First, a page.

<![CDATA[Hedgehogs.net: '' related content]]> http://www.hedgehogs.net/tag/national+institute?view=rss http://www.hedgehogs.net/pg/newsfeeds/hhwebadmin/item/11452915/the-cancer-drugs-fund-benign-or-malignant Wed, 28 Jan 2015 23:29:08 +0000 http://www.hedgehogs.net/pg/newsfeeds/hhwebadmin/item/11452915/the-cancer-drugs-fund-benign-or-malignant <![CDATA[The Cancer Drugs Fund: Benign or malignant?]]> “ENGLAND denied miracle bone cancer drug”. A few years ago that sort of headline was common in newspapers. The accompanying stories tended to explain that the National Institute for Health and Care Excellence (NICE), which advises the NHS, had rejected a cancer drug as too expensive. David Cameron, who worked in public relations before becoming a politician, decided to do something. In 2010 his government created a Cancer Drugs Fund to pay for medicines rejected or not yet evaluated by NICE. The headlines diminished. But now they are back.Since it was set up, the budget of the Cancer Drugs Fund has grown from £200m to £280m ($423m). That is to be expected. The whole point of the fund is that it vets drugs quickly and less stringently than NICE. So as the number and cost of cancer drugs increases, so does spending. But the fund has overspent: last week 25 treatments had to be struck off the list. On January 19th a new group, involving the health department, NICE, the Association of the British Pharmaceutical Industry and various cancer charities, met to work out what to do with the fund. It is likely that NICE will take over some of its work. But a more drastic remedy would be kinder.Whereas NICE weighs the cost and benefits of drugs and is often able to drive down prices, the more accommodating Cancer Drugs Fund pushes them up. Eisai, a drugs company, once offered NICE a...

http://www.hedgehogs.net/pg/newsfeeds/hhwebadmin/item/11402823/hktdc-and-mexicos-national-institute-of-the-entrepreneur-sign-mou Wed, 29 Oct 2014 04:18:19 +0000 http://www.hedgehogs.net/pg/newsfeeds/hhwebadmin/item/11402823/hktdc-and-mexicos-national-institute-of-the-entrepreneur-sign-mou <![CDATA[HKTDC and Mexicoâs National Institute of the Entrepreneur Sign MOU]]> 11402823 http://www.hedgehogs.net/pg/newsfeeds/hhwebadmin/item/11395827/the-united-states-of-alcoholism Sun, 12 Oct 2014 08:19:40 +0100 http://www.hedgehogs.net/pg/newsfeeds/hhwebadmin/item/11395827/the-united-states-of-alcoholism <![CDATA[The United States of Alcoholism]]>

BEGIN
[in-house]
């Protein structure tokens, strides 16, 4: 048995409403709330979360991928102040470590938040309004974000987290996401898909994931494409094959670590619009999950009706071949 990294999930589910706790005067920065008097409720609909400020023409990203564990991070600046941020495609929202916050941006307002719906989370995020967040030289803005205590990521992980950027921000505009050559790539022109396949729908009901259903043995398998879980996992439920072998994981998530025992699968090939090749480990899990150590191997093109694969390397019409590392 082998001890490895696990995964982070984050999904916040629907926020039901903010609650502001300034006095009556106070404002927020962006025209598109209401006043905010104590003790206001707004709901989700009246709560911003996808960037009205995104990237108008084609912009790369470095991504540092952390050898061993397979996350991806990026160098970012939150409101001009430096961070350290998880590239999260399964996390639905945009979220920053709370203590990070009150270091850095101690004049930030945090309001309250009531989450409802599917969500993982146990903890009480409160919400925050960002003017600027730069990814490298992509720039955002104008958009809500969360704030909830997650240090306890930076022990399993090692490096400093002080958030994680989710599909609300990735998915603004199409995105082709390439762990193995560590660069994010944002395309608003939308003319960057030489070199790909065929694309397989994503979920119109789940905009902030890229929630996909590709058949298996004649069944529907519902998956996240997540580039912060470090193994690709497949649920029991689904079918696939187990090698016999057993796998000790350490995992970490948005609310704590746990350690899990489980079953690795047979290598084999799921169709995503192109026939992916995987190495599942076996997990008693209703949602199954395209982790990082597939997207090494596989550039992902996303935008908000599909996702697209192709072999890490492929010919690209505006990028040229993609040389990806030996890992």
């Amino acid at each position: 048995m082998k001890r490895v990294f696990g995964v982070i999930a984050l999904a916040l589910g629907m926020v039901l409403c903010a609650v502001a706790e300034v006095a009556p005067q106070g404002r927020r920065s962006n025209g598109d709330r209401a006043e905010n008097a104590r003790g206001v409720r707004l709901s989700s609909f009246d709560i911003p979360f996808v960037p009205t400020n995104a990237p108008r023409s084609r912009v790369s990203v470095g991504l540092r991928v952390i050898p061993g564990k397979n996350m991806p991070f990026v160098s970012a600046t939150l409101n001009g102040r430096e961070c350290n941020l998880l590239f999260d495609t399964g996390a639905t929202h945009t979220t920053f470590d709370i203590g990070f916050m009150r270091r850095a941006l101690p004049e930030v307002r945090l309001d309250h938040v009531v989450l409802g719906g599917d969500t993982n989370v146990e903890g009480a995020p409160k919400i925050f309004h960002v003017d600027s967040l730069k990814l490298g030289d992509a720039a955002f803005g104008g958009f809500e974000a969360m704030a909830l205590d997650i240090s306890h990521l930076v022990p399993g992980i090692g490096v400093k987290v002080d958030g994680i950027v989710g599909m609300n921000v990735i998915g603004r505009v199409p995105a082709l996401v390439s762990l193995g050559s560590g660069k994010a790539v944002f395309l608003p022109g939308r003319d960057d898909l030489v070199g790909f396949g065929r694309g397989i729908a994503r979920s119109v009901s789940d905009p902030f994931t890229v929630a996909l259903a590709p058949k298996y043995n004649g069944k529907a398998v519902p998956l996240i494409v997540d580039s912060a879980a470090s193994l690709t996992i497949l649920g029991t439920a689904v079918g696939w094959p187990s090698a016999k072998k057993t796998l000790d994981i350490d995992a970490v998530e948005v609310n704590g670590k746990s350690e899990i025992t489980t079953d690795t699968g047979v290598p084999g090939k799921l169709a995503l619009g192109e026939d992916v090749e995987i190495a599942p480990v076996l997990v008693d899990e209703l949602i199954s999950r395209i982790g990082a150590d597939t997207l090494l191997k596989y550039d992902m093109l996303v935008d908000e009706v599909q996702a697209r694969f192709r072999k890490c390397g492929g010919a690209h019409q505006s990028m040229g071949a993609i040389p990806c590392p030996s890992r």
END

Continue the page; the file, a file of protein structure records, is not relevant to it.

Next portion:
Drinking Rate USA


http://www.hedgehogs.net/pg/newsfeeds/hhwebadmin/item/11362780/scottish-independence-yes-vote-is-a-high-risk-event-citi-warns Sun, 24 Aug 2014 02:41:26 +0100 http://www.hedgehogs.net/pg/newsfeeds/hhwebadmin/item/11362780/scottish-independence-yes-vote-is-a-high-risk-event-citi-warns <![CDATA[Scottish Independence 'Yes' Vote Is A "High Risk" Event, Citi Warns]]> A "Yes" vote for Scottish independence represents a "high risk" event according to Citi's Michael Saunders. With the so-called 'neverendum' now less than a month away, Citi continues to highlight three particular concerns if Scotland does vote for independence: Scotland’s relatively weak fiscal position, Scotland’s large banking system and uncertainties over the currency arrangements of an independent Scotland. The Scottish Government seems to be seeking a policy of "sterlingisation" - which even their economic advisors judge "is not likely to be a long-term solution." For now a "no" vote is most likely, however, even if the Scottish referendum does not pass, the UK political landscape is likely to remain in a state of flux.


http://www.hedgehogs.net/pg/newsfeeds/hhwebadmin/item/11361206/ai-robotics-and-the-future-of-jobs Sat, 23 Aug 2014 19:51:21 +0100 http://www.hedgehogs.net/pg/newsfeeds/hhwebadmin/item/11361206/ai-robotics-and-the-future-of-jobs <![CDATA[AI, Robotics, and the Future of Jobs]]> This past week several reports came across my desk highlighting both the good news and the bad news about the future of automation and robotics. There are those who think that automation and robotics are going to be a massive destroyer of jobs and others who think that in general humans respond to shifts in employment opportunities by creating new opportunities.


http://www.hedgehogs.net/pg/newsfeeds/hhwebadmin/item/11344064/gbp-rate-declines-on-manufacturing-data Fri, 18 Jul 2014 23:42:06 +0100 http://www.hedgehogs.net/pg/newsfeeds/hhwebadmin/item/11344064/gbp-rate-declines-on-manufacturing-data <![CDATA[GBP Rate: Declines on Manufacturing Data]]> 11344064 http://www.hedgehogs.net/pg/newsfeeds/hhwebadmin/item/11297623/equinix-vancis-and-nikhef-boost-network-connectivity-with-new-partnership-in-amsterdam Sat, 12 Apr 2014 17:35:26 +0100 http://www.hedgehogs.net/pg/newsfeeds/hhwebadmin/item/11297623/equinix-vancis-and-nikhef-boost-network-connectivity-with-new-partnership-in-amsterdam <![CDATA[Equinix, Vancis and Nikhef Boost Network Connectivity with New Partnership in Amsterdam]]> Equinix